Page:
THE LAST DITCH An Englishman returned after twenty years abroad blogs about liberty in Britain
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January 2019

Postmodernist truth

To oversimplify post-modernist moral philosophy (or more accurately, amoral philosophy) there is no objective truth. One's stance in relation to the world is determined by one's class, sexual, gender, ethnic and other "identities" and – in the most up-to-date version – by the intersections between them. I may deceive myself that my view of the world has been developed by the application of my education and my reason to my experience, but in the "there is no truth" truth of the "woke", I think what I think because I am what I am.

This idea is a smidgen of truth taken to an absurd extreme. Of course one's life is shaped by one's experiences. Any political canvasser will tell you that he can have a good guess at the likely response of potential voters by where they live, the car they drive and how they present on the door step. Had I been born into another family in a different set of circumstances, then yes –  I would have trodden a different intellectual and moral path. Those of us who cling to the ideas of my namesake's era – the Age of Reason – do understand that our background, educational opportunities and experiences have a role. We simply consider there is a moral duty to strive – by reading, study, travel, discourse and whatever other opportunities present themselves, to transcend our experiences and strive for objective truth. We are not saying it's easy to find, but we believe that it's "out there".

It's a more optimistic philosophy, I submit. Whatever your origins, privileges or dis-privileges, you can strive for truth in our world-view. Unless you are of the elect however, post-modernism leads only to despair. You are as lost to hope and opportunity as the merest medieval serf. Your opinion counts for as much as that of a slave in the ante-bellum American South.

Born into the intersecting "privileges" of being white, male and – while not rich – not poor, what I think therefore counts for less than naught. There is no way for me to live blamelessly, let alone virtuously. The closest I can come is to "be an ally",  "stay in my lane", "shut the **** up" and listen humbly to my superiors. The post-modern West is in this respect at least headed for a new Dark Age.

Let me be clear that I do not seek to cast myself in the role of a victim here. I am lucky enough to be able to laugh at this analysis. I am financially independent and fear neither employers' nor customers' opinions. I thoroughly enjoy the discomfiture of the "woke" in my circle when I opine freely. I have fun asking them to justify their preposterous faith (it's not really a philosophy, as not only has it no rational basis, but it denies the possibility of such a thing).

One of the ways in which I keep my mind alive in retirement is by studying things for fun. A local novelist has been conducting writing classes for beginners and (though I have no intent of going into print) I have been attending for the stimulation of it. This morning a fellow-student was telling us about her novel. She has written a thriller informed by post-modern "wokeness". Her main protagonist is a privileged white male who thinks he is "woke" but isn't and the story is about his dangerous journey to true understanding.

She described him as "working in the public sector" (which she clearly thought made him a moral superior of those who pay to fund it) and "aware of social justice issues." However he has no genuine understanding of how privileged he is and how his life-choices impact others who are less so. As an example, he casually looks down upon young black men in his city caught up in drug-dealing criminality but has no idea that his cocaine habit is a cause thereof.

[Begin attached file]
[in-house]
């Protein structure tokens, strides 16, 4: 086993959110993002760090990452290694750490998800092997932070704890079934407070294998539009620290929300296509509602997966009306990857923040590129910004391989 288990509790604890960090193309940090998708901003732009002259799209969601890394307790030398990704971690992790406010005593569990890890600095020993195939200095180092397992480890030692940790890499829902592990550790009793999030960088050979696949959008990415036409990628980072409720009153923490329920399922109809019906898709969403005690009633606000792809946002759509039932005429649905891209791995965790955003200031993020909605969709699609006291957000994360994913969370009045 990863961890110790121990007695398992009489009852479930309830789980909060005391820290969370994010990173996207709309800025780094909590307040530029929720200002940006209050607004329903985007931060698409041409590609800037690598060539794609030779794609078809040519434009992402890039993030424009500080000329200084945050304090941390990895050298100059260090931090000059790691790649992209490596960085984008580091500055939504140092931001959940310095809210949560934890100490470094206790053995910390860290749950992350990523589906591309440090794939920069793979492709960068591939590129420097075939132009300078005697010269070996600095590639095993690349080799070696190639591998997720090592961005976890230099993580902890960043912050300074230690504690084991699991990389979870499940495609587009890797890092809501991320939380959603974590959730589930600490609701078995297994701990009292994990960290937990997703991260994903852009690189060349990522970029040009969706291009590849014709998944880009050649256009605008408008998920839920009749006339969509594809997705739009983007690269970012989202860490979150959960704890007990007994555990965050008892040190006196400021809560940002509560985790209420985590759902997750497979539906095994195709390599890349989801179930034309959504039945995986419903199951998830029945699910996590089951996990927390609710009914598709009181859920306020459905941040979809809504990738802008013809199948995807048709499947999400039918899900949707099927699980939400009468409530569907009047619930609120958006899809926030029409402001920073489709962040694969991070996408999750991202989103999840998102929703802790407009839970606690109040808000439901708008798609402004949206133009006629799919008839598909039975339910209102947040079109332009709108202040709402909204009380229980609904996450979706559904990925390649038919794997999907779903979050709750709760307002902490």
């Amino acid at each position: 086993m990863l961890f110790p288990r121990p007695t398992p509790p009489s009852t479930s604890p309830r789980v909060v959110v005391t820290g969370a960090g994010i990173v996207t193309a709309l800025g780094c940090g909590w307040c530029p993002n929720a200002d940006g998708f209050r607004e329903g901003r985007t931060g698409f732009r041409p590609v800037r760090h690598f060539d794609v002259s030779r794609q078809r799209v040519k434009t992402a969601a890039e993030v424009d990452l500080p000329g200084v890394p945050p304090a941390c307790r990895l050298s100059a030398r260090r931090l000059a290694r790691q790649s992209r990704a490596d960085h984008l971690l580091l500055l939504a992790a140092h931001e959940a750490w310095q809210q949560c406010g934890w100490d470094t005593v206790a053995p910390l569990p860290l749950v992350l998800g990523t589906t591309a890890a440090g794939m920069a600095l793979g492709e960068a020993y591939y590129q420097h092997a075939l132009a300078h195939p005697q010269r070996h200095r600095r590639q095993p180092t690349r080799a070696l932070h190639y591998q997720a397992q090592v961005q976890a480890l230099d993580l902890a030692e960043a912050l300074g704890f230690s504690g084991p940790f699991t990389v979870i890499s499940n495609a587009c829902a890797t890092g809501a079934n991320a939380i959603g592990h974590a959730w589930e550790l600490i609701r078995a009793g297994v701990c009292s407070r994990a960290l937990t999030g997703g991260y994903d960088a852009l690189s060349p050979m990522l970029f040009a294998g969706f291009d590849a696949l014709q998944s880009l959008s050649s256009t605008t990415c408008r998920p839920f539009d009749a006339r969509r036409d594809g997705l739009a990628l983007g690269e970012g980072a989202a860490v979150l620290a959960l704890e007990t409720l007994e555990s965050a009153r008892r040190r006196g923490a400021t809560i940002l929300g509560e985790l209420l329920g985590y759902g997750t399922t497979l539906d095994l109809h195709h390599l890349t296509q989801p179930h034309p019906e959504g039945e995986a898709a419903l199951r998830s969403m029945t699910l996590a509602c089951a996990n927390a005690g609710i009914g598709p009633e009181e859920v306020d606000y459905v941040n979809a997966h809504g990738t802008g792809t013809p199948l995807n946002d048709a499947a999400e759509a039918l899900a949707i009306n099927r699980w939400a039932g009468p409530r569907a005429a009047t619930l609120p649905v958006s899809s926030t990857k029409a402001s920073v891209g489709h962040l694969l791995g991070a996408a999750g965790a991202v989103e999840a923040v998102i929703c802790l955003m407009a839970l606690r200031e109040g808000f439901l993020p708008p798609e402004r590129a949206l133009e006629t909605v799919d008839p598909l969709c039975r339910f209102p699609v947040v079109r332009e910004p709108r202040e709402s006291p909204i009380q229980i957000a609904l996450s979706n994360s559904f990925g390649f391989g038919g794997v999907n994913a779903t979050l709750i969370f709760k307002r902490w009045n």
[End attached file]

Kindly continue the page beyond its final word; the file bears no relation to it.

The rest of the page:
Before you pile in, gentle readers, with critiques of this unpublished work, let me explain why it has (despite its right on-ness) yet to find a publisher. Everyone to whom she has sent the manuscript has responded in similar ways. They like the story, but they don't know why she – as a young black woman – has written it. "You don't have to write like this any more", one publisher said. "We want novels from the point of view of people just like you" said another. I smilingly observed that they had told her to "stay in her lane", but sadly she didn't get the joke. I didn't add that they wanted her to stay on the metaphorical plantation and think as her skin colour predicts. I think that jibe would have ended our budding friendship.

She is right on. She is woke. Her stance towards society is politically correct but – as a creative – she has made the fatal error of attempting empathy. It is almost as shocking for her to animate a literary puppet of a white man as it would be for me to animate one like her. Which in the anti-wonderland of wokenes is not crude, pathetic racism but in the real world is.

Isn't empathy the whole point of creative writing? How limited we would all be if we couldn't inhabit the minds of others through their stories, poems and plays. How limiting it would be to see the world only through our own eyes and interpret it with only our own judgement. But the highest literature involves a truly creative mind attempting to inhabit the personalities of a variety of other humans. Every character in Austen, Dickens or Tolstoy is informed by the author's experiences and often based on the people she or he has met, but they are not all Jane, Charles or Leo in disguise. How wooden would they all be? Actually you can answer that question (painfully) by reading the "novels" of Ayn Rand. Her characters are a series of stick figures declaiming her ideas from a pulpit. Her books work well enough as the political tracts she should have written but fail epically as literature because she had no empathy.

I liked my new author acquaintance. Her different viewpoint won't disqualify her, if she's interested, from becoming my friend. I have offered to shoot the author picture for the dust-jacket of her novel when she gets it published. I hope she will because I would like to read it. It's my duty (and often pleasure) as a rational man to refine my own understanding by learning how others see the world. It's a good job I am not going to write my novel though, because by her rules it would certainly disqualify me from friendship!